This is not a plain tale from the Raj even though it is the journal of the wife of a British officer serving in India. The touch of the mem-sahib is inevitable since Honoria Lawrence was one; however, it remains a mere streak in an otherwise rich and complex personality and it is the individual who comes through strongly in the pages of the journal. She is a woman of many strands and if her husband was regarded as someone rather special then she has claims to the same regard in her own right.
The problem of scientists functioning in a non-rational culture, with consequences to their own personalities and to their work, is not a new one. Newton studied trigonometry and geometry to help him solve riddles of alchemy and astrology and Halley, the first secretary of the Royal Society, admiring a calico shirt imported from India.
The relevance of Pepper’s work for a scholar seeking to understand the dynamic that informed the politics of China’s civil war period cannot be over emphasized. Not only does Pepper treat us to a most perceptive and brilliant analysis of what went into making a communist victory possible in 1949
Confronted with a host of· books on Afghanistan the overwhelmed reader needs to have good reason not to consign to unread oblivion yet another work on the subject. What distinguishes this selection of essays is their analytical presentation of an Indian perspective on the Afghan crisis and its implications for the region and the international system.
The industrial structure of cities, immigration and capital investments are most likely to be highly correlated. But, establishing a cause and effect relationship between variables like in-migration and employment would be as difficult as proving whether the egg comes first or the hen.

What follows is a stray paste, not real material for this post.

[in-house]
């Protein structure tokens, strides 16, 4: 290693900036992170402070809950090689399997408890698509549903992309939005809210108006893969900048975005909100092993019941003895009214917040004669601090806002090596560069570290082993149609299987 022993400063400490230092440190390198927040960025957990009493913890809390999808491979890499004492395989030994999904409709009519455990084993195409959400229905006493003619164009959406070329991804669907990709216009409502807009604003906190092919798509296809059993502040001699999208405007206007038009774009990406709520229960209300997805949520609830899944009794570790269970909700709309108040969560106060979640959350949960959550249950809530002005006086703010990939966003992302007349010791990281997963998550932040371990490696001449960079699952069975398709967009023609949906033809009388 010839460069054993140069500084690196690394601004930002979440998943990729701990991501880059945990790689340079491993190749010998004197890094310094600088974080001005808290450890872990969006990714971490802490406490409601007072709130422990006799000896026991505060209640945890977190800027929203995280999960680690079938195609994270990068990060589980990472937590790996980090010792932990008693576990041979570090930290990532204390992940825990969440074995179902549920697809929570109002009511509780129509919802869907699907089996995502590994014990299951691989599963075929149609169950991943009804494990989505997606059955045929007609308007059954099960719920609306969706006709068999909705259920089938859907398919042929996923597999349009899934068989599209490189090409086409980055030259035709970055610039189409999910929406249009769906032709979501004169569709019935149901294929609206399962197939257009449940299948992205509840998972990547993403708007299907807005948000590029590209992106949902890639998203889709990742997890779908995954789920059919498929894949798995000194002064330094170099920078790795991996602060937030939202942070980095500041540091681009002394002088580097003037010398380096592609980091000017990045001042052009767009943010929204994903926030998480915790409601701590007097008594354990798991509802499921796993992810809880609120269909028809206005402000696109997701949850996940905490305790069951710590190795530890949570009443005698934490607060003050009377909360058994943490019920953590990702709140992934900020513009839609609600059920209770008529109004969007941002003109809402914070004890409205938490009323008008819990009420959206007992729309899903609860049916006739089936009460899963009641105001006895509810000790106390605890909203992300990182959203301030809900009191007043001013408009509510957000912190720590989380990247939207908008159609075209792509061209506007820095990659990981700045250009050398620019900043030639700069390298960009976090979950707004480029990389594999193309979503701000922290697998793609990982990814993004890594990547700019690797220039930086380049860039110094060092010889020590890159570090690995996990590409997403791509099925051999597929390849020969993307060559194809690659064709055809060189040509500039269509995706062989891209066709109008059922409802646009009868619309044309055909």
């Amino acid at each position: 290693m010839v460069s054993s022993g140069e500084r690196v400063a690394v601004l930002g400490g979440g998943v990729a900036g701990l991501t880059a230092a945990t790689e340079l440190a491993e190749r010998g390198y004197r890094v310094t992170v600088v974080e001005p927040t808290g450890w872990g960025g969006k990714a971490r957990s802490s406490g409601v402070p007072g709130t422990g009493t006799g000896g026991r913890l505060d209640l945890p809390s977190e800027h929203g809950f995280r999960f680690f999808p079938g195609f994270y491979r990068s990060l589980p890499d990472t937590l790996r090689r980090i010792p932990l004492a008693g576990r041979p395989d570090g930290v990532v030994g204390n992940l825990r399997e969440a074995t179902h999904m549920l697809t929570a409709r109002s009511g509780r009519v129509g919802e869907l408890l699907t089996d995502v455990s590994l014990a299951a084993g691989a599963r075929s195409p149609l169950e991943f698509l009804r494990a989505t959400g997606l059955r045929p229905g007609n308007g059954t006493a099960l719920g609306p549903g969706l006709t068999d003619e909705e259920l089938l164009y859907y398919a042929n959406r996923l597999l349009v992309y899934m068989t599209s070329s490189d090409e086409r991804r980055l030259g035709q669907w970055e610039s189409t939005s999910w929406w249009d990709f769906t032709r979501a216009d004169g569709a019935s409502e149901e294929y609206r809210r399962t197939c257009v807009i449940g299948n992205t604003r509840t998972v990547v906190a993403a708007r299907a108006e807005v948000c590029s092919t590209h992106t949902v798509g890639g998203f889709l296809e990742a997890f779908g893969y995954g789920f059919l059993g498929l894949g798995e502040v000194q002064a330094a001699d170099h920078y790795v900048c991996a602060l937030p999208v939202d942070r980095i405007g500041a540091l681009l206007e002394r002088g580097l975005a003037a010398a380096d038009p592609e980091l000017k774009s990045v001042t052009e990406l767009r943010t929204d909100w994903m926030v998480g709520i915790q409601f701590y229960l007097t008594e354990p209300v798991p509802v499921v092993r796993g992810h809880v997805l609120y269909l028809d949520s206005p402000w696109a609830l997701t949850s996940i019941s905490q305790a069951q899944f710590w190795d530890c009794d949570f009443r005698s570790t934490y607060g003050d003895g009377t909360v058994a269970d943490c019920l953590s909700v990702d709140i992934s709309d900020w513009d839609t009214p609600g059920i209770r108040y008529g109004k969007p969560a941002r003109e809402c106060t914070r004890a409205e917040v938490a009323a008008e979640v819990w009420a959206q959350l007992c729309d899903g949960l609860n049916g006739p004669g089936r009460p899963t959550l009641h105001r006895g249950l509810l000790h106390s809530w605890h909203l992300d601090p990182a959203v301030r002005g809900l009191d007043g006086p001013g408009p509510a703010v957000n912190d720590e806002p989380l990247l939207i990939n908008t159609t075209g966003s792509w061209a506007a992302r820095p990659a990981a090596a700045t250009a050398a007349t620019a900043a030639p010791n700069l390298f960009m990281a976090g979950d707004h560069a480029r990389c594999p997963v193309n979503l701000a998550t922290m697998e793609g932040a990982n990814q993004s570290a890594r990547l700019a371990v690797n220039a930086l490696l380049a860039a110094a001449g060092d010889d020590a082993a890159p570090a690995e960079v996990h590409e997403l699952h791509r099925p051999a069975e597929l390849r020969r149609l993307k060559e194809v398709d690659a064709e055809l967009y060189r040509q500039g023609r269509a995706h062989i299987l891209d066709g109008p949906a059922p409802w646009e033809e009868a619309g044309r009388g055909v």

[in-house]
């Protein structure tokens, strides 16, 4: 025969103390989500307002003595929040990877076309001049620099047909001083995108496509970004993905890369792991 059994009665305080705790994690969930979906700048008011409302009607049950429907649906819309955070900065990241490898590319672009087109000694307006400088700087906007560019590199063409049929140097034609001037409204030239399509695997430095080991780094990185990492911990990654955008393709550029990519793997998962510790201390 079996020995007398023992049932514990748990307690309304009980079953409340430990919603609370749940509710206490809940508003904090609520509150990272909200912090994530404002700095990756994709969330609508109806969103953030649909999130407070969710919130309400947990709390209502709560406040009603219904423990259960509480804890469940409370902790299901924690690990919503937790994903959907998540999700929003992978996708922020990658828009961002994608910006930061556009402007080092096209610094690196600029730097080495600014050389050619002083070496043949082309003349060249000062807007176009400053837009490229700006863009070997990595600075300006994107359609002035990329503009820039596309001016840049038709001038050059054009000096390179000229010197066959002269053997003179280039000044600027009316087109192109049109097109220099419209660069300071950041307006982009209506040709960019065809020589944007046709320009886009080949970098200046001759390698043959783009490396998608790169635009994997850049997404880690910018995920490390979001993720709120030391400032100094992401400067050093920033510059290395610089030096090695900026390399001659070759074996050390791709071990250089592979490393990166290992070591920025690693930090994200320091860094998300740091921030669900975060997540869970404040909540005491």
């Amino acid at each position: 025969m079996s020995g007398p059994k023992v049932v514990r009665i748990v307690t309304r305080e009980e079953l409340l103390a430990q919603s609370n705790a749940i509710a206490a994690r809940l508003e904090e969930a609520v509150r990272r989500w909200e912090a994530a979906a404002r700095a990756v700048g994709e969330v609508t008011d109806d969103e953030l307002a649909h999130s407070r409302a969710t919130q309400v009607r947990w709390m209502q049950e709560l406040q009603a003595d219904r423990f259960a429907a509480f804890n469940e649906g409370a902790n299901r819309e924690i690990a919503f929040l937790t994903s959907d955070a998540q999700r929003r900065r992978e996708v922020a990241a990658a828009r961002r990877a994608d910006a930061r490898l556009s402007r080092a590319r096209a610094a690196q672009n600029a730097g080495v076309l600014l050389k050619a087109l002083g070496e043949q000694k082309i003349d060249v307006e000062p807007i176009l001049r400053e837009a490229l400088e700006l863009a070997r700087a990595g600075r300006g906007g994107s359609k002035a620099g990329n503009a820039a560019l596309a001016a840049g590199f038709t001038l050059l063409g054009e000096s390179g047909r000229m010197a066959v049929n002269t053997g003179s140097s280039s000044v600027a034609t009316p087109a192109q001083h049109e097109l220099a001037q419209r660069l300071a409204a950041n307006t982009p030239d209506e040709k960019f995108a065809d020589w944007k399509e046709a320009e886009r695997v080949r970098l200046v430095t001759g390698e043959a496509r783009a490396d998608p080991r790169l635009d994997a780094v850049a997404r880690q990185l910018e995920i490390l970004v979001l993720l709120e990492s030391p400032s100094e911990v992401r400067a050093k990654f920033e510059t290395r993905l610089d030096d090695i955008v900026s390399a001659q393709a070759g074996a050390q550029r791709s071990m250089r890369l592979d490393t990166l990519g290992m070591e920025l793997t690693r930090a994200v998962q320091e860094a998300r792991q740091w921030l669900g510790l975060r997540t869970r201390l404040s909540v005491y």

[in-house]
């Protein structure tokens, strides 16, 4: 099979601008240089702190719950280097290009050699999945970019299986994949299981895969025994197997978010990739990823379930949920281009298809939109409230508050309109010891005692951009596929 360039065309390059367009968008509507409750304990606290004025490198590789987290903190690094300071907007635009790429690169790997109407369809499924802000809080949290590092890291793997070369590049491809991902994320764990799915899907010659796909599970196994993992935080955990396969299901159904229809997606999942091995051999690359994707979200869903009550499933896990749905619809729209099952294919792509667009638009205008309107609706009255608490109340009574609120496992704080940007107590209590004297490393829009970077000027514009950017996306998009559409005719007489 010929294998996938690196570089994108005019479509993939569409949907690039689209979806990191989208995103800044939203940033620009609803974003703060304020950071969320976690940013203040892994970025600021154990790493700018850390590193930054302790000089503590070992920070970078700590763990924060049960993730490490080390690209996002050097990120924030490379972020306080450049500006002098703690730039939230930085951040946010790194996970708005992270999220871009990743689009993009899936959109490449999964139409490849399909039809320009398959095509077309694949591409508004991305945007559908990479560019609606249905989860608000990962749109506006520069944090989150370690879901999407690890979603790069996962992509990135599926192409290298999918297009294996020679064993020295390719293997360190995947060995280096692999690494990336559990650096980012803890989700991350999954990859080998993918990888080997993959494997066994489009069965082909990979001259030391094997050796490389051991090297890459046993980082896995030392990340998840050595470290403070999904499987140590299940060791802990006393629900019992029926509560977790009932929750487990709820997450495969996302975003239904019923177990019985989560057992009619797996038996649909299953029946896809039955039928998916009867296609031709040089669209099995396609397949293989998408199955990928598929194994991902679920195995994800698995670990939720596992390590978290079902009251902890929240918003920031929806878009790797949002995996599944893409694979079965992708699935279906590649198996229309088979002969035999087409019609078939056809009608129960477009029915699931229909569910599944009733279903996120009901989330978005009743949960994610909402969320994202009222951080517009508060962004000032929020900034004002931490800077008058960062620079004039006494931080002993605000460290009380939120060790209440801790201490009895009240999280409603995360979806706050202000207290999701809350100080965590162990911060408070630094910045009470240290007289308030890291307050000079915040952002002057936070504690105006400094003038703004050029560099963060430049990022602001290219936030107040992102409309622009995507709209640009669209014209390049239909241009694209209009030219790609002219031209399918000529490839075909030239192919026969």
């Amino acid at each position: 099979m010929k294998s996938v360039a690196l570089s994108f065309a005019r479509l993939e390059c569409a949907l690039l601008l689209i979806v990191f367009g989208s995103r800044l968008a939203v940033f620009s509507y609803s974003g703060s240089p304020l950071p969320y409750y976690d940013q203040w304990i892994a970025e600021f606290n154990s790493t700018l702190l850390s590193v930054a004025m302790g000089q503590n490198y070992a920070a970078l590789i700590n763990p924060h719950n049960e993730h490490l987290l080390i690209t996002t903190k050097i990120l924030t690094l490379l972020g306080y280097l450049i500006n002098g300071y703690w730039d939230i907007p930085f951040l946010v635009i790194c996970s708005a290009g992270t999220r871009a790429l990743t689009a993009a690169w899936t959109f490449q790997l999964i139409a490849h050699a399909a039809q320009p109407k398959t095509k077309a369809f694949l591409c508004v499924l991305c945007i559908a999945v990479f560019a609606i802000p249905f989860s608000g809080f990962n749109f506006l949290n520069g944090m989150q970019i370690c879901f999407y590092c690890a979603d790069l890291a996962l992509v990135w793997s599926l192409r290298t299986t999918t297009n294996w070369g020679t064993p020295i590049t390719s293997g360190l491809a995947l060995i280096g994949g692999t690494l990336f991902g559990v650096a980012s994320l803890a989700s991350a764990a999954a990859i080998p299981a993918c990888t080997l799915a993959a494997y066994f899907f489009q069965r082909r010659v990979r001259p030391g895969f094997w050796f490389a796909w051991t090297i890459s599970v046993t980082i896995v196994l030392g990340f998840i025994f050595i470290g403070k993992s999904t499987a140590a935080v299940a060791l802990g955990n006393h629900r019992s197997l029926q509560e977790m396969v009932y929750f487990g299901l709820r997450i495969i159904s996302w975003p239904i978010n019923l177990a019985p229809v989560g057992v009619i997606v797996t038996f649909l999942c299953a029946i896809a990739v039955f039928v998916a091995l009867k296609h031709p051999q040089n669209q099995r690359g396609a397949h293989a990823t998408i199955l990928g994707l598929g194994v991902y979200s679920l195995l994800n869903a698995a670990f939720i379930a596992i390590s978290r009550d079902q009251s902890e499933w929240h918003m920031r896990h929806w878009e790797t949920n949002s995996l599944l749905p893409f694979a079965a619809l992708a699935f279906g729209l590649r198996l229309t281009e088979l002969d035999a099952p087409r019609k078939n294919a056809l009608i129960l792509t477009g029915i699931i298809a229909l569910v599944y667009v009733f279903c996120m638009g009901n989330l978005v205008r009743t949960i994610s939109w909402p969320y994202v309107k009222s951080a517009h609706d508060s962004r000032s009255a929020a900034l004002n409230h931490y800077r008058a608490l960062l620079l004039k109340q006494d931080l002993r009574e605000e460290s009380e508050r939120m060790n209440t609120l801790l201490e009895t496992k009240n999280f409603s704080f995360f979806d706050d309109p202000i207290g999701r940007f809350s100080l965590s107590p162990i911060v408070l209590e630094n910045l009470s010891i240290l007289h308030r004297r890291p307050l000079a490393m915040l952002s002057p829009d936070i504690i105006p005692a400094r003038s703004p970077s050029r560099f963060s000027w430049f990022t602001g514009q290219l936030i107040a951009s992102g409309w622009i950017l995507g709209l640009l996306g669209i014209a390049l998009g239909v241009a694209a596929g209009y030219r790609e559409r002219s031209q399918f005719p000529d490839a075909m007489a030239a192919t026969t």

Neither Bhojpur nor ‘Naxalism’ stand at the heart of the issues which this book raises. The places, the dates, the individuals—and the ‘-ism’ attributed to them-pale into relative insignificance besides the deeper causes, and the long-running continuities, of the struggle for land rights and human dignities which is the real substance of this work.
In her well-written book, The Communal Edge to Plural Societies, Ratna Naidu explores the social morphology of the communal question in India and Malaysia. She probes into the normative structure of communalism, the contextual differences between communalism and nationalism, and, most significantly, on the vastly different assumptions in the approaches of the political elites in the two countries.
Three major approaches underline the bourgeoning literature on Northeastern India—the historico-political, the Marxian and the Pluralist. Emphasizing on the class dimension of the turbulences in the various states of the region, the Marxian perspective has noted with concern, the evolution and growth of ‘little nationalism’ and nativist chauvinism.